The Richard King Room, Darwin College
Lucy MacGregor - MRC Cognition and Brain Sciences Unit

Abstract not available

Thursday 28 November 2019
The Richard King Room, Darwin College
Arthur Davis - Centre for Gender Studies

Abstract not available

Thursday 5 December 2019
The Richard King Room, Darwin College
Anna Maria Ranzoni - Wellcome - MRC Cambridge Stem Cell Institute/Wellcome Trust Sanger Institute

Abstract not available

Past Research Talks

Thursday 16 May 2019
Dr Chrispin Chaguza (Wellcome Sanger Institute, Cambridge)

Bacterial evolution is a never-ending process and such innovation can lead to adaptation to clinical interventions such as antibiotics and vaccines thereby making them less effective. Streptococcus pneumoniae (the pneumococcus) is a human-adapted opportunistic pathogen once assigned the moniker “Captain of the men of death” by Sir William Osler because of its high death toll globally. Despite significant reduction of the invasive pneumococcal diseases (IPD) over the last two decades due to the introduction of effective higher-valent pneumococcal vaccines (PCVs), IPDs continue to kill hundreds of thousands of people globally. In this talk, I will describe colonisation dynamics, genomic diversity and evolution of the pneumococcus during persistent colonisation episodes in infants from a low-income and tropical Sub Saharan African setting with high carriage and disease burden during the first year of life.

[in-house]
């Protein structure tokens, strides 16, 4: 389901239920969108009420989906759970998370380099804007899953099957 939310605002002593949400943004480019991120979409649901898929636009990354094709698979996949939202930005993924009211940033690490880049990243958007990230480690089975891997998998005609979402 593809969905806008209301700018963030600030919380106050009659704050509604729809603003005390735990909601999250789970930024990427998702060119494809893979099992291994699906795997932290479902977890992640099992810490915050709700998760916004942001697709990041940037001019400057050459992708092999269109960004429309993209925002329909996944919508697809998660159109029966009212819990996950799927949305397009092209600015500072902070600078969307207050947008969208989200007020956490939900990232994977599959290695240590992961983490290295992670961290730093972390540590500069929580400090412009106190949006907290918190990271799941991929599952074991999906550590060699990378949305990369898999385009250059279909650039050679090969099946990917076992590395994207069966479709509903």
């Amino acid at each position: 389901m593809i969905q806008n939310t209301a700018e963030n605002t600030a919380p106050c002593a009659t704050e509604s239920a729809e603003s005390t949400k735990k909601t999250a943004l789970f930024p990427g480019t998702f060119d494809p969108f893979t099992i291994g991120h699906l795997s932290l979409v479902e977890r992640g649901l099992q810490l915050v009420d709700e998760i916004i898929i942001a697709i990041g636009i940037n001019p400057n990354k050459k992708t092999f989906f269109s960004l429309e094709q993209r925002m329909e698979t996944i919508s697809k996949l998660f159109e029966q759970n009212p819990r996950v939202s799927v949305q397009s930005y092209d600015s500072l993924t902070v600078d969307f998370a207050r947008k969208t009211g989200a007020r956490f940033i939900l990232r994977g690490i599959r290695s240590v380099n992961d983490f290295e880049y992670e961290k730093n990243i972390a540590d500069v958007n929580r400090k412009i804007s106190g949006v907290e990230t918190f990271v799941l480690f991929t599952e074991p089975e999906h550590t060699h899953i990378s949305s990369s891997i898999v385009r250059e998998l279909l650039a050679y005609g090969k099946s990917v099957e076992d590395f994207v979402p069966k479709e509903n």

Tuesday 14 May 2019
Alev Sen, Department of Sociology, University of Cambridge